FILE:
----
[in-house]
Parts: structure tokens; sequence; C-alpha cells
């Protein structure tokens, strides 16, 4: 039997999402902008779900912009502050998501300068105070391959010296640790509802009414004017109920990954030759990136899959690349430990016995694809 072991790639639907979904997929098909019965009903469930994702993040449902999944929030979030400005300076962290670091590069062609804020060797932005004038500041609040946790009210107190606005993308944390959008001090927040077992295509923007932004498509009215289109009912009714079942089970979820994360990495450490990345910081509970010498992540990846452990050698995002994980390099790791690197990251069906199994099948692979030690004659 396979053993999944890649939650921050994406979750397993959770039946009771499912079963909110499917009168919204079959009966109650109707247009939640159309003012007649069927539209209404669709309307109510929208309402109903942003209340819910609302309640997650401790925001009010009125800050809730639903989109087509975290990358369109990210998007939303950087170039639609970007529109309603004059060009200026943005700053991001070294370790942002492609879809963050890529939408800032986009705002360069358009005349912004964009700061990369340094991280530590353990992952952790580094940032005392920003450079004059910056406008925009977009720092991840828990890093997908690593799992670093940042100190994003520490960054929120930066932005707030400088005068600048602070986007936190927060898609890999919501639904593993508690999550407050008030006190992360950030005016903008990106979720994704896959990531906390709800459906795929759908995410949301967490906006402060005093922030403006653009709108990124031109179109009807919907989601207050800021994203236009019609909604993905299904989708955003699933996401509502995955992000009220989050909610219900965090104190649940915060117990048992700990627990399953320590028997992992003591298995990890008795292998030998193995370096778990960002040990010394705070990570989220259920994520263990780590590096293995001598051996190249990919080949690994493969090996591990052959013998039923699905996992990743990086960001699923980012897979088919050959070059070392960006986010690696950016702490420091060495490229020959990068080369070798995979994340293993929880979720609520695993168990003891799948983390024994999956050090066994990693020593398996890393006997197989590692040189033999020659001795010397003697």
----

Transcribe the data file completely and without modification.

[in-house]
Parts: structure tokens; sequence; C-alpha cells
């Protein structure tokens, strides 16, 4: 039997999402902008779900912009502050998501300068105070391959010296640790509802009414004017109920990954030759990136899959690349430990016995694809 072991790639639907979904997929098909019965009903469930994702993040449902999944929030979030400005300076962290670091590069062609804020060797932005004038500041609040946790009210107190606005993308944390959008001090927040077992295509923007932004498509009215289109009912009714079942089970979820994360990495450490990345910081509970010498992540990846452990050698995002994980390099790791690197990251069906199994099948692979030690004659 396979053993999944890649939650921050994406979750397993959770039946009771499912079963909110499917009168919204079959009966109650109707247009939640159309003012007649069927539209209404669709309307109510929208309402109903942003209340819910609302309640997650401790925001009010009125800050809730639903989109087509975290990358369109990210998007939303950087170039639609970007529109309603004059060009200026943005700053991001070294370790942002492609879809963050890529939408800032986009705002360069358009005349912004964009700061990369340094991280530590353990992952952790580094940032005392920003450079004059910056406008925009977009720092991840828990890093997908690593799992670093940042100190994003520490960054929120930066932005707030400088005068600048602070986007936190927060898609890999919501639904593993508690999550407050008030006190992360950030005016903008990106979720994704896959990531906390709800459906795929759908995410949301967490906006402060005093922030403006653009709108990124031109179109009807919907989601207050800021994203236009019609909604993905299904989708955003699933996401509502995955992000009220989050909610219900965090104190649940915060117990048992700990627990399953320590028997992992003591298995990890008795292998030998193995370096778990960002040990010394705070990570989220259920994520263990780590590096293995001598051996190249990919080949690994493969090996591990052959013998039923699905996992990743990086960001699923980012897979088919050959070059070392960006986010690696950016702490420091060495490229020959990068080369070798995979994340293993929880979720609520695993168990003891799948983390024994999956050090066994990693020593398996890393006997197989590692040189033999020659001795010397003697």